On January 22, Yvette Austin Smith became the new Chair of AMC’s Board of Directors, accepting the baton from outgoing Chair Elizabeth Ehrenfeld, who has led in that capacity since 2018. We recently connected with Yvette, who first joined AMC’s Board as a Director in 2016 and served as Vice Chair of the Board from 2018 to 2021, to hear her vision for AMC and what inspires her involvement.
How did you first become connected with AMC?
When my son was young, I read about an AMC family trip geared to 5-to-8-year-olds, a weekend hike and overnight stay at Zealand Falls Hut. As a child who had grown up in California and Texas, the outdoors were quite familiar to me and I thought the trip would be a fun adventure for us. We met a number of families and had a great time. That was a really warm first experience with AMC.
What’s your favorite place to be outdoors?
My sister and I used to take our sons camping every summer. We would camp anywhere. I mean, if we were two miles or 20 miles off the road camping, we enjoyed the activity, so that was really fun. In addition, my son and I would go on a camping trip to a national park every other summer. Our most memorable trip was to Denali. We flew to Anchorage and caught the train to the park. We carried in our food and spent multiple days hiking and camping. That was a really special time, and we also saw our first moose! These days, most of my time outdoors is on or connected to the water—kayaking and swimming.
However, over the next few years, I’m planning on discovering some new favorite places. My goal is to visit all—well maybe almost all—of the AMC facilities by the end of my tenure as Board Chair!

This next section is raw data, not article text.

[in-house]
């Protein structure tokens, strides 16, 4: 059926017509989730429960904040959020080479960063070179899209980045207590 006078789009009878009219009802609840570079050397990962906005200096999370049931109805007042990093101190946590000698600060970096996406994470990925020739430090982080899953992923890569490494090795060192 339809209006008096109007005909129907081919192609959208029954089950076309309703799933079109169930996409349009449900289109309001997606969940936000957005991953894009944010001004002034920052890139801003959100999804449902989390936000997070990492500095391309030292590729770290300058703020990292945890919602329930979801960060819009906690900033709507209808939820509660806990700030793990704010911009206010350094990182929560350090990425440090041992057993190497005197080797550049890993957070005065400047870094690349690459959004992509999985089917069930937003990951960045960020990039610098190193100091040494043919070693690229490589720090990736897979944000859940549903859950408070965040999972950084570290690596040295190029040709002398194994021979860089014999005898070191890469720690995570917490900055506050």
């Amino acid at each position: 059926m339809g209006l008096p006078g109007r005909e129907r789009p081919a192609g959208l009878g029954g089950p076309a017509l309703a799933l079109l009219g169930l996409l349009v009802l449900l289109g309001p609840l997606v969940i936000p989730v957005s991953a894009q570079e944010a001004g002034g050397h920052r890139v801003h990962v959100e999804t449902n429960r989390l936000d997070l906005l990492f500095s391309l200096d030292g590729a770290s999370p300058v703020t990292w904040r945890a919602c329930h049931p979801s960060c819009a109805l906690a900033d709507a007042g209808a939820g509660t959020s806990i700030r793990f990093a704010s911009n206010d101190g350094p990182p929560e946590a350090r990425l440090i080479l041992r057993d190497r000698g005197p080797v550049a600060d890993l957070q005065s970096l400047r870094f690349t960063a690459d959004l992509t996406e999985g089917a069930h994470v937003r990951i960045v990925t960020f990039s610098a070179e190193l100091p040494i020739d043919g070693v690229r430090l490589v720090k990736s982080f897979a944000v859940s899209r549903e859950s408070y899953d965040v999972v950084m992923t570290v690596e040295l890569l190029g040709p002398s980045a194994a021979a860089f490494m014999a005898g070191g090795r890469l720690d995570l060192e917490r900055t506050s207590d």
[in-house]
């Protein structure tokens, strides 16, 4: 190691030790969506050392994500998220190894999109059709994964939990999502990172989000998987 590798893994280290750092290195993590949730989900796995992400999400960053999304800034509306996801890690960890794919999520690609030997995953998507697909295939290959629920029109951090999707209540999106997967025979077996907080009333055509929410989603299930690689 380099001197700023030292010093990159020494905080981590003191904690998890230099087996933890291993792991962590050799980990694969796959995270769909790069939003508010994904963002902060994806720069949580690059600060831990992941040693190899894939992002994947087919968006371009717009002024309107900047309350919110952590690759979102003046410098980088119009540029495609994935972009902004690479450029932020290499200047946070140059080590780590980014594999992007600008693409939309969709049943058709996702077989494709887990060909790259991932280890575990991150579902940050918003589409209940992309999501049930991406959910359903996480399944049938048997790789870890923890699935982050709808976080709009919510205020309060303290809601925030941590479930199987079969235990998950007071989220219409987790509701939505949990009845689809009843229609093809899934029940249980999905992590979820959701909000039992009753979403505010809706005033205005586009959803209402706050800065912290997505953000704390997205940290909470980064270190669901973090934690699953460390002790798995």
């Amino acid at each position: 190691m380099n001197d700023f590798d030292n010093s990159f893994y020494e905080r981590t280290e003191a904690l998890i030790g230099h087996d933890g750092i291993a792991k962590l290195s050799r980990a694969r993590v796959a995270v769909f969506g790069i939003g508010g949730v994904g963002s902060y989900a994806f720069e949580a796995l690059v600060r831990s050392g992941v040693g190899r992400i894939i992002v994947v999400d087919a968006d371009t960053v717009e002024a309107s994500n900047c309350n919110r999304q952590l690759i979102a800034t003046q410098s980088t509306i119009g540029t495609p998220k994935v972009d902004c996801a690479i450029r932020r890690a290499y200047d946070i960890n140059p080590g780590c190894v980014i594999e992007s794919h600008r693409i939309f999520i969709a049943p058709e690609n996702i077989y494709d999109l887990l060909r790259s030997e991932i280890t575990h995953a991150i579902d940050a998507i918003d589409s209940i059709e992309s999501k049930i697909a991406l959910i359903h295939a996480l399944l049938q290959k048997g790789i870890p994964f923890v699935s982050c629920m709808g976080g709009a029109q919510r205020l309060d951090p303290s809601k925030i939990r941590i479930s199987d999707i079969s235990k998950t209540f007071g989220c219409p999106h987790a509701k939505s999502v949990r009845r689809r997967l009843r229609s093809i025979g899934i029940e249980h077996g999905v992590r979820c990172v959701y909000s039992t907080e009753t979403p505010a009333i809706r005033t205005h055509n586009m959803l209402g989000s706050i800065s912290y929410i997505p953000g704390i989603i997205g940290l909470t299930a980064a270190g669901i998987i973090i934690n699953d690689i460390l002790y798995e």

What are your objectives or goals during your tenure as Chair of AMC’s Board of Directors?
In any organization—particularly one that has a multigenerational connection to families, like AMC—it’s important to fully understand the organization before setting goals that could result in changes.
Having said that, I do think there are a couple areas in which I’d like to engage the Board’s focus. One is a more inclusive definition of what it means to enjoy and be stewards of the outdoors. Absolutely, hiking, paddling, and multiday trips are a part of it. But there are lots of people who enjoy the outdoors in a different way. As just one example, if you visit Harriman [State Park in New York] on a summer weekend, you will see large, multi-generational family groups picnicking all day. Maybe they’re interested in going on a multiday hut-to-hut hike, and maybe they aren’t. I’d like AMC to find more ways to build community with people who are already outdoors. Everyone outdoors has a role to play in being stewards of the land and enjoying the land.
Second, AMC has this great history and tradition. I’d like to think about how we harness what has been so foundational and important about our volunteer community, and what do we need to do to adapt our volunteer model as we move forward. We also have some of the most amazing facilities and locations, at least in the Northeast, but we now have a lot more competition. We have to think about celebrating who we are but adapting our hospitality offerings into the world that it was not 150 years ago.
As the first person of color to serve as Chair of the Board, what does this new role mean to you?
It’s exciting for me individually. I hope it is an external demonstration of the fact that there are diverse people who are outdoors, interested in conservation. [Being outdoors] has always been a part of our family. It’s not that we always went cross-country skiing. It’s not that we knew of the huts growing up as kids. But being outdoors has always been part of our family, and we are not some unique exception. It is part of the experience of many, many families of color. If my chairmanship can help create the awareness of the fact that there is a community of people already out there, that would be fantastic.
Can you tell us a little more about yourself outside of the AMC?
I am the Chairman of The Brattle Group, an international economic consulting firm. In that role, I advise companies and their legal counsel in the context of major corporate litigation. My family and I split our time between Brooklyn and Great Barrington, Mass.